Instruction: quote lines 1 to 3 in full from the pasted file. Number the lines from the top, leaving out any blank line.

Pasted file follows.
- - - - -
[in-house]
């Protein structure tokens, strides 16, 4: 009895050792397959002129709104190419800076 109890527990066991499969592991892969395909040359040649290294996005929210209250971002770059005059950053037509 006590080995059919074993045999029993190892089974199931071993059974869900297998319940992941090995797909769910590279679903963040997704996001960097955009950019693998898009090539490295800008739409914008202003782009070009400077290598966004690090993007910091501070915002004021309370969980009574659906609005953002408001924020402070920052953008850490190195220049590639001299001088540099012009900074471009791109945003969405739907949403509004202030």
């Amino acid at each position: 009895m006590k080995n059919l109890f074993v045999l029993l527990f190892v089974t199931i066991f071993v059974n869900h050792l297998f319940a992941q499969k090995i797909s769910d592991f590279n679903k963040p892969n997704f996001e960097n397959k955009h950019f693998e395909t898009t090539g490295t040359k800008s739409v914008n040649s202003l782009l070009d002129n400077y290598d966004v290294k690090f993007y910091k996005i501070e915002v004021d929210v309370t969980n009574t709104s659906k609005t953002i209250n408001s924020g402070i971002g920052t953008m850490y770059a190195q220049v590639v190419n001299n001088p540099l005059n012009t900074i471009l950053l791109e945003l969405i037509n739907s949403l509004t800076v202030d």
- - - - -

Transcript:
[in-house]
């Protein structure tokens, strides 16, 4: 009895050792397959002129709104190419800076 109890527990066991499969592991892969395909040359040649290294996005929210209250971002770059005059950053037509 006590080995059919074993045999029993190892089974199931071993059974869900297998319940992941090995797909769910590279679903963040997704996001960097955009950019693998898009090539490295800008739409914008202003782009070009400077290598966004690090993007910091501070915002004021309370969980009574659906609005953002408001924020402070920052953008850490190195220049590639001299001088540099012009900074471009791109945003969405739907949403509004202030």
């Amino acid at each position: 009895m006590k080995n059919l109890f074993v045999l029993l527990f190892v089974t199931i066991f071993v059974n869900h050792l297998f319940a992941q499969k090995i797909s769910d592991f590279n679903k963040p892969n997704f996001e960097n397959k955009h950019f693998e395909t898009t090539g490295t040359k800008s739409v914008n040649s202003l782009l070009d002129n400077y290598d966004v290294k690090f993007y910091k996005i501070e915002v004021d929210v309370t969980n009574t709104s659906k609005t953002i209250n408001s924020g402070i971002g920052t953008m850490y770059a190195q220049v590639v190419n001299n001088p540099l005059n012009t900074i471009l950053l791109e945003l969405i037509n739907s949403l509004t800076v202030d």